Hard-boiled history
Global Times

British writer Paul French has specialized in writing about modern and contemporary China for many years now. On Friday, the author attended a reader salon in Beijing to promote the new Chinese version of his popular work Midnight in Peking: How the Murder of a Young Englishwoman Haunted the Last Days of Old China


Paul French (right) signs a Chinese edition of Midnight in Peking for a reader in Beijing on Friday. (Photo: Courtesy of Zhan Lu)

French mentioned that originally he wanted to write something that delved into the life and society of 20th century China. However, after he came across a footnote about the unsolved murder of a 19-year-old British girl in renowned US journalist Edgar Snow's Red Star over China, he felt the urge to investigate the crime, which in turn led him to pen a book that depicted the glitzy lives of foreigners living in Beijing in 1937.  

After the book came out in 2011, it received a warm welcome, making its way onto the New York Times bestsellers list and becoming the Book of the Week on BBC Radio 4. It entered the finalist for the Goodreads Choice Awards 2012 and received the 2013 Edgar Award for Best Fact Crime. It performed well critically, receiving good reviews from mainstream critics and readers. On Amazon, it currently has a 4.3 out of 5 stars based on 386 reviews. A Chinese version was later published in 2013. 

This new Chinese edition was published by the Social Sciences Academic Press (China) Oracode. Oracode's marketing manager Zhan Lu told the Global Times that what motivated them to produce this version was the society depicted in the book and the fact it was a non-fiction crime work, something rarely seen in the Chinese market. 

Fascinating age

At the reader salon, French explained what attracted him to the story: "It was the context of that world, where one murder happened before all the other things going on. Japanese are coming in, the foreign hour is ending… all of these things in that world are kind of fascinating."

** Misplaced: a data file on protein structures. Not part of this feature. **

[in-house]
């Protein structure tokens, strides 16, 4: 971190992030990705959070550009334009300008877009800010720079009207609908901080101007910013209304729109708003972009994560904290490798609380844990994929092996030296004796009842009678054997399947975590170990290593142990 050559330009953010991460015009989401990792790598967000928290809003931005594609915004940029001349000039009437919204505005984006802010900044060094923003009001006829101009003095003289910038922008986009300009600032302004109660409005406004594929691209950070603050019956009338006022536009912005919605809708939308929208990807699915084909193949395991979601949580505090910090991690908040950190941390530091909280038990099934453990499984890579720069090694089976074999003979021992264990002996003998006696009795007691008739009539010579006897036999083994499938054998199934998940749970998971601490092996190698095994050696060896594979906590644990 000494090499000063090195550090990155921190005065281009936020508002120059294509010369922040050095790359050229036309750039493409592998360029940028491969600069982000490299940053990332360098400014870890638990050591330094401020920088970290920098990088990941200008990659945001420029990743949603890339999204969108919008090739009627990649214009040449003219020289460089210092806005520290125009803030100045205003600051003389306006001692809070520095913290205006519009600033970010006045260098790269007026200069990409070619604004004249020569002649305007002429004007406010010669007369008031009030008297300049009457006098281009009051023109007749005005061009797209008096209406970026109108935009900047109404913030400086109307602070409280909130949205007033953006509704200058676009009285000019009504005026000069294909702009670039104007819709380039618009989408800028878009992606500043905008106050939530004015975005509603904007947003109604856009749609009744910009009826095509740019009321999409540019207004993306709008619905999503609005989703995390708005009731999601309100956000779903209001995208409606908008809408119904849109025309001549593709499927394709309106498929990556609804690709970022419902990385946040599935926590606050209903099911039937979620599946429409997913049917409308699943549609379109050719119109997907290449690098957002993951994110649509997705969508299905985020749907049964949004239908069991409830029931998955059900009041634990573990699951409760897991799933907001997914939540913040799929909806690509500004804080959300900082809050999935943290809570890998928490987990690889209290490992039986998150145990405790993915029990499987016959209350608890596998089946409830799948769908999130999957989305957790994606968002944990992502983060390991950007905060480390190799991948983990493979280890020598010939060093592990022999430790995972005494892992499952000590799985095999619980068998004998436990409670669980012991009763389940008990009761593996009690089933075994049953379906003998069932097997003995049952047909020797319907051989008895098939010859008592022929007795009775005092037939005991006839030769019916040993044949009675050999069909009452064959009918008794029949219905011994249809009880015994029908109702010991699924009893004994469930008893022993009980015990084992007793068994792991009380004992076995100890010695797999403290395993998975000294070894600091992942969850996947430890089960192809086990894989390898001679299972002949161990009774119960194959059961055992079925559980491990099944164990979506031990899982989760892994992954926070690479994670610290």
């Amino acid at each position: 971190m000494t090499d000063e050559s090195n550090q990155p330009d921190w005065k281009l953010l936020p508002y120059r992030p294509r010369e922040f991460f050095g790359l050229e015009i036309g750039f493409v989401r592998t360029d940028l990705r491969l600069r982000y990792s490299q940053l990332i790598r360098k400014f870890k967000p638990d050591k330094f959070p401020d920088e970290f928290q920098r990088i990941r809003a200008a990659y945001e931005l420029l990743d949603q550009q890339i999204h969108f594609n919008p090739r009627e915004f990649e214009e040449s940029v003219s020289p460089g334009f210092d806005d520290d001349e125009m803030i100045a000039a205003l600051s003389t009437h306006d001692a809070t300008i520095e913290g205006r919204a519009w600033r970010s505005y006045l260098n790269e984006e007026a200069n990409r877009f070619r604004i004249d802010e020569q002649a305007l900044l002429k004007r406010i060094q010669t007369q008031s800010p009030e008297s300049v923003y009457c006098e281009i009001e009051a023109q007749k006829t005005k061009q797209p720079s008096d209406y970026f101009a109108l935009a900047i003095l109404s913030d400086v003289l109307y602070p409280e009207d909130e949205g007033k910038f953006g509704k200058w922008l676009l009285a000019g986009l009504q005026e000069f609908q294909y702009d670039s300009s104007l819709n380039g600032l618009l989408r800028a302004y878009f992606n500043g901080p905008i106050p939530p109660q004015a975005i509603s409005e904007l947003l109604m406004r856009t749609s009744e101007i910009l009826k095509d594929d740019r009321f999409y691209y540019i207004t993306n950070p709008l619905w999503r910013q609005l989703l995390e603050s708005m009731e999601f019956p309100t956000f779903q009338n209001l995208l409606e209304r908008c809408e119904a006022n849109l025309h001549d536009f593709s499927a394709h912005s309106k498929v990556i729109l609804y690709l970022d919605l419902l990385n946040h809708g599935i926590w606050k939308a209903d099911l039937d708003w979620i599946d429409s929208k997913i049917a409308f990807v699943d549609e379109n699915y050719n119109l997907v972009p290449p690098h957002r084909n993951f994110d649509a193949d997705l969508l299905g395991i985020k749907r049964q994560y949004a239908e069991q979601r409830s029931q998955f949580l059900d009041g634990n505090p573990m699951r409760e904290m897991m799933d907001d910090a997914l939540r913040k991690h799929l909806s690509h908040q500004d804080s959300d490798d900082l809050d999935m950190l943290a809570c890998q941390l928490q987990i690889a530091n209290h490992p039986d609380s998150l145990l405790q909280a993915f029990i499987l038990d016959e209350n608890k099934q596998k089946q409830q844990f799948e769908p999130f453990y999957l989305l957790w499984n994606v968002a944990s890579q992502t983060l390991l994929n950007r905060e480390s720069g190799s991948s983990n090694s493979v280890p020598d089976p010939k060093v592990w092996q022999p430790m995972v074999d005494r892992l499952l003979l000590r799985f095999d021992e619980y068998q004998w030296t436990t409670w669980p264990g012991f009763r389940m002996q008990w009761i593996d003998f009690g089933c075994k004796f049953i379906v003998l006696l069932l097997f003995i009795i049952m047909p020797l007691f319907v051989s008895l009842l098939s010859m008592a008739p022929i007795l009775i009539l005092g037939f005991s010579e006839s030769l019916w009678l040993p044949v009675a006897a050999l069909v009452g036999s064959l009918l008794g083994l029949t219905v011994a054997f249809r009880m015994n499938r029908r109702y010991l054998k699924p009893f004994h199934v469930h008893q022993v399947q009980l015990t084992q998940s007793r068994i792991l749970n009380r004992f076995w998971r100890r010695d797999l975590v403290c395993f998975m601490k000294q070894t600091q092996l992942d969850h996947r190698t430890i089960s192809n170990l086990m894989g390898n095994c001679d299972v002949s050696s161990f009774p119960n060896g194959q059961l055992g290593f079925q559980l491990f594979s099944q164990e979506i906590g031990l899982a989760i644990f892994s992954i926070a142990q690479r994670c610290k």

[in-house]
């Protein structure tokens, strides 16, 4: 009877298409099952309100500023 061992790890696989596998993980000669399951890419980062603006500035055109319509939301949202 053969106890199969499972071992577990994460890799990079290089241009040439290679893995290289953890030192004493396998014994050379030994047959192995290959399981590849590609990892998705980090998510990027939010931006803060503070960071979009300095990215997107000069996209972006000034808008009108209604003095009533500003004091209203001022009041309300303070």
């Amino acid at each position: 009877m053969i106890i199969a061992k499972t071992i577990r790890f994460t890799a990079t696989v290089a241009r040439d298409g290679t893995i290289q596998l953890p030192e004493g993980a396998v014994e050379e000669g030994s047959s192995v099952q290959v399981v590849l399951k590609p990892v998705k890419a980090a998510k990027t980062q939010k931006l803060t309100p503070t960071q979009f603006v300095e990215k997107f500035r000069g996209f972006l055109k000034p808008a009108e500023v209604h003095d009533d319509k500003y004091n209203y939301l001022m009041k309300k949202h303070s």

In French's opinion, Europeans and Americans have forgotten about past generations' time in China before the breakout of World War II. All too often, expatriates' lives in China at the time were represented by successful and respectful journalists, businessmen and diplomats. However, there also lived many Westerners of low social standing, such as gangsters, pimps or drug dealers, who did not leave behind accounts of their lives in memoirs or diaries. 

The above two groups of expatriates lived very near to each other, with the bright embassy's concessions just a street away from the more off-color places. Chinese writer Zhi An, a Beijing native, set out to find the places depicted in French's work and to his surprise, he was able to track down most of these alleyways, or hutong as they are called in Chinese, and even the house where the murdered girl's family lived.

French's book has proved so influential that Chinese director Jiang Wen used some of the elements depicted in the book in his latest work Hidden Man, an action comedy set in 1930s Beijing . 

Guaranteeing authenticity

At the salon, Zhi recommended French's book to readers because he thinks the book is a good example of how to present a true story in an interesting way. 

"Non-fiction work is a weakness for Chinese writers. To find enough convincing supporting documents and evidence is the most difficult thing in writing non-fiction," he noted.

French put in intensive effort to guarantee the authenticity of his work. For example, he wrote a scene in which a Chinese detective and British detective smoke together, but the photograph that scene was based on only shows the Chinese detective smoking. French explained that he had reached out to the British detective's daughter-in-law to find out if the foreign detective smoked as well. When she confirmed that this was the case, French knew he could keep the scene in his work.

French noted that collecting evidence went extremely smoothly due to the extensive archives of scanned newspapers and magazines in museums in Beijing and Shanghai. Noticeably, French placed a lot of value on gossip magazines because they showed what ordinary people's opinions toward hot topics at that time were. For instance, some older people in Beijing were passing along the rumor that the murder victim has actually been a fox spirit, a bit of information that helped make French's work more interesting. 

French not only referenced the investigation records of the two detectives scattered throughout media publications from the time, but also the 150-page report from the private investigation conducted by the victim's father. By mixing the results of the two investigations, French tries to use his understanding of Beijing at the time to solve the case. According to him, his understanding of that era of the city was partially derived from his reading of the works of well-known Chinese writers Lao She and Mu Shiying, who wrote about the city and its night clubs in the 1930s.

There are people who have challenged French's work and come to different conclusions on the murder. French noted that he feels people are certainly free to do so and welcomes readers who can send him photographs and evidence concerning the case. 

"It's important for me, [this is] kind of like an ongoing research project," he explained.